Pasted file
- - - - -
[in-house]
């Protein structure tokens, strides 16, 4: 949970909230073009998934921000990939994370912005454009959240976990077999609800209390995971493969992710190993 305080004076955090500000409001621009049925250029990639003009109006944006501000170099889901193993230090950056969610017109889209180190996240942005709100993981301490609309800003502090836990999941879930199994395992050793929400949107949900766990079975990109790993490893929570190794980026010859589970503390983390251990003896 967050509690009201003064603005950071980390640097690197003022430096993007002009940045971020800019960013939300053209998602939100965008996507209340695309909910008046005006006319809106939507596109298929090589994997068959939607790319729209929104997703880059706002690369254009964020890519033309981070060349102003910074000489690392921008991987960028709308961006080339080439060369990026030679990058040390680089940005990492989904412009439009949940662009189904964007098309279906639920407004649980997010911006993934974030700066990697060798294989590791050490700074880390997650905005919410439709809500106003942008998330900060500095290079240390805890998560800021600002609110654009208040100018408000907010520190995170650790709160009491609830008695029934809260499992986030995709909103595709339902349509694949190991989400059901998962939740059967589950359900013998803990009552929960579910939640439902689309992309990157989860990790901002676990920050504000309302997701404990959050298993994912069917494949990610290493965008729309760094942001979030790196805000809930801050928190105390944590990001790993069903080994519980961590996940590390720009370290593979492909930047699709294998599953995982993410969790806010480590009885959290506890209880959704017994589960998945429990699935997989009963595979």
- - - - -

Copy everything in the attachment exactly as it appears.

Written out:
[in-house]
């Protein structure tokens, strides 16, 4: 949970909230073009998934921000990939994370912005454009959240976990077999609800209390995971493969992710190993 305080004076955090500000409001621009049925250029990639003009109006944006501000170099889901193993230090950056969610017109889209180190996240942005709100993981301490609309800003502090836990999941879930199994395992050793929400949107949900766990079975990109790993490893929570190794980026010859589970503390983390251990003896 967050509690009201003064603005950071980390640097690197003022430096993007002009940045971020800019960013939300053209998602939100965008996507209340695309909910008046005006006319809106939507596109298929090589994997068959939607790319729209929104997703880059706002690369254009964020890519033309981070060349102003910074000489690392921008991987960028709308961006080339080439060369990026030679990058040390680089940005990492989904412009439009949940662009189904964007098309279906639920407004649980997010911006993934974030700066990697060798294989590791050490700074880390997650905005919410439709809500106003942008998330900060500095290079240390805890998560800021600002609110654009208040100018408000907010520190995170650790709160009491609830008695029934809260499992986030995709909103595709339902349509694949190991989400059901998962939740059967589950359900013998803990009552929960579910939640439902689309992309990157989860990790901002676990920050504000309302997701404990959050298993994912069917494949990610290493965008729309760094942001979030790196805000809930801050928190105390944590990001790993069903080994519980961590996940590390720009370290593979492909930047699709294998599953995982993410969790806010480590009885959290506890209880959704017994589960998945429990699935997989009963595979």